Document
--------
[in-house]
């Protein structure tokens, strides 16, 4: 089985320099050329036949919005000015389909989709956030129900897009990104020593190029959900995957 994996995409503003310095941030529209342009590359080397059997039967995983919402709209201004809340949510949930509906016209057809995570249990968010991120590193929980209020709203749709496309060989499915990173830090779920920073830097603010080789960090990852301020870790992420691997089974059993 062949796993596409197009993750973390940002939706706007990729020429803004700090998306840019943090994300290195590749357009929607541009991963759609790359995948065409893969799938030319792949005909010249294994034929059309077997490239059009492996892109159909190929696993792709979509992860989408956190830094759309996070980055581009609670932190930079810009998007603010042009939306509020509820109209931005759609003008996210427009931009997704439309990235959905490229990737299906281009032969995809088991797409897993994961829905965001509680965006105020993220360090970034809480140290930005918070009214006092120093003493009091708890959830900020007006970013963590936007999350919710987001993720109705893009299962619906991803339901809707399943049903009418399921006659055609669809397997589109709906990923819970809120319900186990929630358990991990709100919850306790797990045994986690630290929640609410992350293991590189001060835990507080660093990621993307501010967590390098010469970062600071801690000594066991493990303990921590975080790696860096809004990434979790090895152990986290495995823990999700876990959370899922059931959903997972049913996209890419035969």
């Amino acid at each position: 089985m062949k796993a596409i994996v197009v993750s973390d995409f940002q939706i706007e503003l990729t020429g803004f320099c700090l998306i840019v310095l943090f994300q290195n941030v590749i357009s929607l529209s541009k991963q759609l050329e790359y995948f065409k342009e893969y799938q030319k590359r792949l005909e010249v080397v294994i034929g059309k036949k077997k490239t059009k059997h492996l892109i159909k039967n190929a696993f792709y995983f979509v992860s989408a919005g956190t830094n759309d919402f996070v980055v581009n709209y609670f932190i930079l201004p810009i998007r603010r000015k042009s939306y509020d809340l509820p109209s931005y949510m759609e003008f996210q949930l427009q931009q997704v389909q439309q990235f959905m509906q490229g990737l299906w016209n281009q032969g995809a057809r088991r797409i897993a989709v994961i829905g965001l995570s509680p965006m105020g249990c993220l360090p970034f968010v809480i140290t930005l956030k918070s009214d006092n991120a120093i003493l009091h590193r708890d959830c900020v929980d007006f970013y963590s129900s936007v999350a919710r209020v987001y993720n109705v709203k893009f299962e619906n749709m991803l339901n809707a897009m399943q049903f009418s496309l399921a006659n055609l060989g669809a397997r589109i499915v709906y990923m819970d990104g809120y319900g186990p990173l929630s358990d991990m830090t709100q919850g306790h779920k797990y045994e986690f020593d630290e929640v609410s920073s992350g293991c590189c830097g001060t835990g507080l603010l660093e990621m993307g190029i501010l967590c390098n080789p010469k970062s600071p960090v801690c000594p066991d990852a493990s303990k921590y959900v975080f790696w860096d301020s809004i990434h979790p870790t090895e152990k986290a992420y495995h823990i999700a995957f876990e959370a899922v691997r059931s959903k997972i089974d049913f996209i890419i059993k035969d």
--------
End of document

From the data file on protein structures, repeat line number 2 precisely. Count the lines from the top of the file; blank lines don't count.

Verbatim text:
């Protein structure tokens, strides 16, 4: 089985320099050329036949919005000015389909989709956030129900897009990104020593190029959900995957 994996995409503003310095941030529209342009590359080397059997039967995983919402709209201004809340949510949930509906016209057809995570249990968010991120590193929980209020709203749709496309060989499915990173830090779920920073830097603010080789960090990852301020870790992420691997089974059993 062949796993596409197009993750973390940002939706706007990729020429803004700090998306840019943090994300290195590749357009929607541009991963759609790359995948065409893969799938030319792949005909010249294994034929059309077997490239059009492996892109159909190929696993792709979509992860989408956190830094759309996070980055581009609670932190930079810009998007603010042009939306509020509820109209931005759609003008996210427009931009997704439309990235959905490229990737299906281009032969995809088991797409897993994961829905965001509680965006105020993220360090970034809480140290930005918070009214006092120093003493009091708890959830900020007006970013963590936007999350919710987001993720109705893009299962619906991803339901809707399943049903009418399921006659055609669809397997589109709906990923819970809120319900186990929630358990991990709100919850306790797990045994986690630290929640609410992350293991590189001060835990507080660093990621993307501010967590390098010469970062600071801690000594066991493990303990921590975080790696860096809004990434979790090895152990986290495995823990999700876990959370899922059931959903997972049913996209890419035969």